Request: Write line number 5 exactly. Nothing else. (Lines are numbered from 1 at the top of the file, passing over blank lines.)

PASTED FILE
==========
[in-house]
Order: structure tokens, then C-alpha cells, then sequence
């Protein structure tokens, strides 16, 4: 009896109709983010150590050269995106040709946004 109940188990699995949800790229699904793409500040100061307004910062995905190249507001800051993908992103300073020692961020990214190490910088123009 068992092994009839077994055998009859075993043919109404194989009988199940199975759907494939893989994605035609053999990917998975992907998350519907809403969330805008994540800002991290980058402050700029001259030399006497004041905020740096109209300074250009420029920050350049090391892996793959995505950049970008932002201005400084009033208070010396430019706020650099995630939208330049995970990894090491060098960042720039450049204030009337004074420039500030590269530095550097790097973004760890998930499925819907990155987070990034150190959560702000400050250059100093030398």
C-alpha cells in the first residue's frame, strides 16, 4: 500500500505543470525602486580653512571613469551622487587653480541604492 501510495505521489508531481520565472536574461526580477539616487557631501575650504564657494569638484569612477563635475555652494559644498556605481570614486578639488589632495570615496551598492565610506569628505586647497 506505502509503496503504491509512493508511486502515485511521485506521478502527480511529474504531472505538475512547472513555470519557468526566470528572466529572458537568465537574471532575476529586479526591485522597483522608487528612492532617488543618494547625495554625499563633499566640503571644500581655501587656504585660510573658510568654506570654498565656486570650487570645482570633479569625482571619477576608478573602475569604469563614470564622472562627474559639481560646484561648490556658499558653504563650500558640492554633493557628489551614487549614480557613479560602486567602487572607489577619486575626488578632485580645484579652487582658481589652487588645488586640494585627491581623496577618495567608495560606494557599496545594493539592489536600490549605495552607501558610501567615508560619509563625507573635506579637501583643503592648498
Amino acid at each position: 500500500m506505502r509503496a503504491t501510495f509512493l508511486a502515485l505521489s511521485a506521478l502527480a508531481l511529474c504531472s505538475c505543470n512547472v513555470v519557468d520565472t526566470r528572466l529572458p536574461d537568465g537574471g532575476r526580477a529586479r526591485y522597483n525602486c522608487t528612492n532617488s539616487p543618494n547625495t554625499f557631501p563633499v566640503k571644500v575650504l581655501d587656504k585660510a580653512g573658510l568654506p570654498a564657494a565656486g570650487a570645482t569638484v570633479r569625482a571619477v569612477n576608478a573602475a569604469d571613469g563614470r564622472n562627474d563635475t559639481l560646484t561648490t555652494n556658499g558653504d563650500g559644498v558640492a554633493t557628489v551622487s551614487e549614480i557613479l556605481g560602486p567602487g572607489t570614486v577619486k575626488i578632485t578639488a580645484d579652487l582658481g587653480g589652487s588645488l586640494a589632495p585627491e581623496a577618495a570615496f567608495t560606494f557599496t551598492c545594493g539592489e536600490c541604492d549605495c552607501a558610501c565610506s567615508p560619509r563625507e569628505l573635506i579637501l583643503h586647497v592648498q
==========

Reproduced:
Amino acid at each position: 500500500m506505502r509503496a503504491t501510495f509512493l508511486a502515485l505521489s511521485a506521478l502527480a508531481l511529474c504531472s505538475c505543470n512547472v513555470v519557468d520565472t526566470r528572466l529572458p536574461d537568465g537574471g532575476r526580477a529586479r526591485y522597483n525602486c522608487t528612492n532617488s539616487p543618494n547625495t554625499f557631501p563633499v566640503k571644500v575650504l581655501d587656504k585660510a580653512g573658510l568654506p570654498a564657494a565656486g570650487a570645482t569638484v570633479r569625482a571619477v569612477n576608478a573602475a569604469d571613469g563614470r564622472n562627474d563635475t559639481l560646484t561648490t555652494n556658499g558653504d563650500g559644498v558640492a554633493t557628489v551622487s551614487e549614480i557613479l556605481g560602486p567602487g572607489t570614486v577619486k575626488i578632485t578639488a580645484d579652487l582658481g587653480g589652487s588645488l586640494a589632495p585627491e581623496a577618495a570615496f567608495t560606494f557599496t551598492c545594493g539592489e536600490c541604492d549605495c552607501a558610501c565610506s567615508p560619509r563625507e569628505l573635506i579637501l583643503h586647497v592648498q